THE LAB

URAP projects

Urap Project 1: Intra-canopy variation in epidermal morphology in Coastal Redwood and Giant Sequoia

Research Apprentice: Robert Stevenson. Former Apprentices: Lori Burns and Sara Zlotnik

Several morphological features in leaves of fossil trees have been traditionally interpreted as sun/shade characteristics or evidence for drought stress. We would like to test if these features are indeed related to environmental factors. Climatic and physiological data collected within the canopy of California's giant redwoods by the Dawson Lab show a wide range of microclimate variation. This provides a unique opportunity to study the variation in leaf shape and particularly epidermal features for the same genotype in very different levels of drought stress and light in their natural environment. This study is important to improve the reconstruction of paleoenvironments based on plant fossils.

Activities: We are looking for two apprentices, who will be primarily obtaining measurements on whole leaves and cuticles (using ImageJ software) and entering data into a database for analysis. Additionally, when the student is capable and interested assistance is welcome in various other aspects throughout the analysis. 1) Scanning leaves using desktop scanners, preparing cuticles for microscopic analysis. 2) Photographing cuticles using a microscope and camera. 3) Performing measurements in ImageJ (counts, areas, circumferences).

Benefits: The apprentice will gain experience in microscopy, photographing and image analysis, and learn about the development and process of an entire research project. If the apprentice is enthusiastic and has the time, he/she is welcome to become more involved in the data analysis and literature study. The students can work closely together, also with people working on the light regime project. Day to day supervision will be from Dr. Lenny Kouwenberg, a research associate in Professor Looy's lab. Occasional progress report meetings with Dr. Kouwenberg and Professors Looy and Dawson will also occur.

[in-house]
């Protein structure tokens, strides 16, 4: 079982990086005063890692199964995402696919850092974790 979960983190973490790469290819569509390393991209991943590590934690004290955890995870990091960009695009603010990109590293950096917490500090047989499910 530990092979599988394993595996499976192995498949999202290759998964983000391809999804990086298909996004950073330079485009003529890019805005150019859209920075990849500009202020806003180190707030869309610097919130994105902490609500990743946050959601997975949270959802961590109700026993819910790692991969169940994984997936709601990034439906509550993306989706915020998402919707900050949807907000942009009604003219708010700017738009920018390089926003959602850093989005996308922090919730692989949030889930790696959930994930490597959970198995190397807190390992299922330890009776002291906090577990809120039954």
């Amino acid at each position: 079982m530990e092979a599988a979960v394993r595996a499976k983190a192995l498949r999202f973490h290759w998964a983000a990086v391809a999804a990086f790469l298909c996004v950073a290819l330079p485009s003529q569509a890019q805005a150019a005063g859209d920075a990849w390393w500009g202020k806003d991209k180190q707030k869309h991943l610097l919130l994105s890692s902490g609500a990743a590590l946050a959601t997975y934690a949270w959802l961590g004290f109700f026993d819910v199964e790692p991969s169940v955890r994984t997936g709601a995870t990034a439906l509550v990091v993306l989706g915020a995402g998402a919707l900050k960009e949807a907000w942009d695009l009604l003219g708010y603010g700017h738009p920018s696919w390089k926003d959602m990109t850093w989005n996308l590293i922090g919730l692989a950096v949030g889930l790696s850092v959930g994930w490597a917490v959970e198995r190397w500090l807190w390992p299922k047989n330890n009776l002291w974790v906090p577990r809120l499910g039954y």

Day-to-day supervisor for this project: Dr. Lenny Kouwenberg, Post-Doc.

Qualifications: We seek two apprentices who can devote at least 6 hours a week to the project. The project may run multiple semesters, but the length of the apprenticeship is determined by the student's interest. Attention to detail and ability to remain focused during repetitive measurements is a must (this is the hard reality of scientific research). A previous experience with image analysis (ImageJ) is useful, but not necessary. Enthusiasm and dedication is most important. Weekly Hours: 6-9 hrs.

 

Urap Project 2: Light induced changes in leaf and epidermal cell morphology in trees

Former Apprentice: Kelsey Maher

The differences in size and shape of sun and shade leaves, and their variation in stomatal and epidermal cell patterning, have been known for a long time. Recently the notion that this typical difference is caused by light levels has been challenged, and instead was attributed to the hydraulic pressures in different parts of the canopy. In order to resolve this controversy, we will measure a full suite of leaf and epidermal cell parameters on four species of oaks and sycamore that were grown under high (full sun) and low (deep shade) levels in controlled environments. We are looking for one apprentice to help doing these measurements and assist in the research project. The activities are very comparable to the conifer project, so students on both projects can work together.

Activities: The apprentice will be primarily obtaining measurements (counts, areas and circumferences of leaves and cells) on whole leaves and cuticle using ImageJ software. Additionally, when the student is interested and capable assistance is welcome in various other aspects throughout the analysis. 1) Scanning leaves using desktop scanners, preparing cuticles for microscopic analysis. 2) Photographing cuticles using a microscope and camera. 3) Performing measurements in ImageJ (counts, areas, circumferences).

Benefits: The apprentice will gain experience in microscopy, photographing and image analysis. Additionally, when the student is interested and capable, assistance is welcome in various other aspects throughout the analysis to learn about the development and execution of an entire research project. Day-to-day supervisor for this project: Lenny Kouwenberg, Post-Doc.

Qualifications: We seek an apprentice who can devote at least 6 hours a week to the project. The project may run multiple semesters, but the length of the apprenticeship is determined by the student's interest. Attention to detail and ability to remain focused during repetitive measurements is a must (this is the hard reality of scientific research). For cuticular preparation (optional) fine motor skills are important. A previous experience with image analysis (ImageJ) is useful, but not necessary. Enthusiasm and dedication is most important. Weekly Hours: 6-9 hrs